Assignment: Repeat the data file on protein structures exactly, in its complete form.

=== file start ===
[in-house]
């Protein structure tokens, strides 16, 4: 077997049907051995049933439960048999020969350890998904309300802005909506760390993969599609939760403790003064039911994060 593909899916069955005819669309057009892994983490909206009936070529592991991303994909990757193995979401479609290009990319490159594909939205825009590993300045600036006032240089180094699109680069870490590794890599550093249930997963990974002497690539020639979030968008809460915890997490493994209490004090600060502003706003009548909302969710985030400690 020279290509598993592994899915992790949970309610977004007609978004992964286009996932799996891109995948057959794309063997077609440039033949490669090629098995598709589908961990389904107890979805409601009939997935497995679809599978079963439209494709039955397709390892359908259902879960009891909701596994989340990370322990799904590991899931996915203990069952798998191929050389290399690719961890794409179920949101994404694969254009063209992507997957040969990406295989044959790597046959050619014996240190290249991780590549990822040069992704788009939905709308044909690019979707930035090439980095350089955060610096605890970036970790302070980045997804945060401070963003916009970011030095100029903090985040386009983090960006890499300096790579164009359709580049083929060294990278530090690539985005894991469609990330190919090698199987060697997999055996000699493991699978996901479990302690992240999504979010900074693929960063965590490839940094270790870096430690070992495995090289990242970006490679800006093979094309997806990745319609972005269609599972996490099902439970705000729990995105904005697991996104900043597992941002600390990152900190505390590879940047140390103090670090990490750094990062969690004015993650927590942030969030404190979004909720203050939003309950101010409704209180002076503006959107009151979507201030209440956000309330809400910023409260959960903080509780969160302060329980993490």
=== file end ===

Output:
[in-house]
């Protein structure tokens, strides 16, 4: 077997049907051995049933439960048999020969350890998904309300802005909506760390993969599609939760403790003064039911994060 593909899916069955005819669309057009892994983490909206009936070529592991991303994909990757193995979401479609290009990319490159594909939205825009590993300045600036006032240089180094699109680069870490590794890599550093249930997963990974002497690539020639979030968008809460915890997490493994209490004090600060502003706003009548909302969710985030400690 020279290509598993592994899915992790949970309610977004007609978004992964286009996932799996891109995948057959794309063997077609440039033949490669090629098995598709589908961990389904107890979805409601009939997935497995679809599978079963439209494709039955397709390892359908259902879960009891909701596994989340990370322990799904590991899931996915203990069952798998191929050389290399690719961890794409179920949101994404694969254009063209992507997957040969990406295989044959790597046959050619014996240190290249991780590549990822040069992704788009939905709308044909690019979707930035090439980095350089955060610096605890970036970790302070980045997804945060401070963003916009970011030095100029903090985040386009983090960006890499300096790579164009359709580049083929060294990278530090690539985005894991469609990330190919090698199987060697997999055996000699493991699978996901479990302690992240999504979010900074693929960063965590490839940094270790870096430690070992495995090289990242970006490679800006093979094309997806990745319609972005269609599972996490099902439970705000729990995105904005697991996104900043597992941002600390990152900190505390590879940047140390103090670090990490750094990062969690004015993650927590942030969030404190979004909720203050939003309950101010409704209180002076503006959107009151979507201030209440956000309330809400910023409260959960903080509780969160302060329980993490």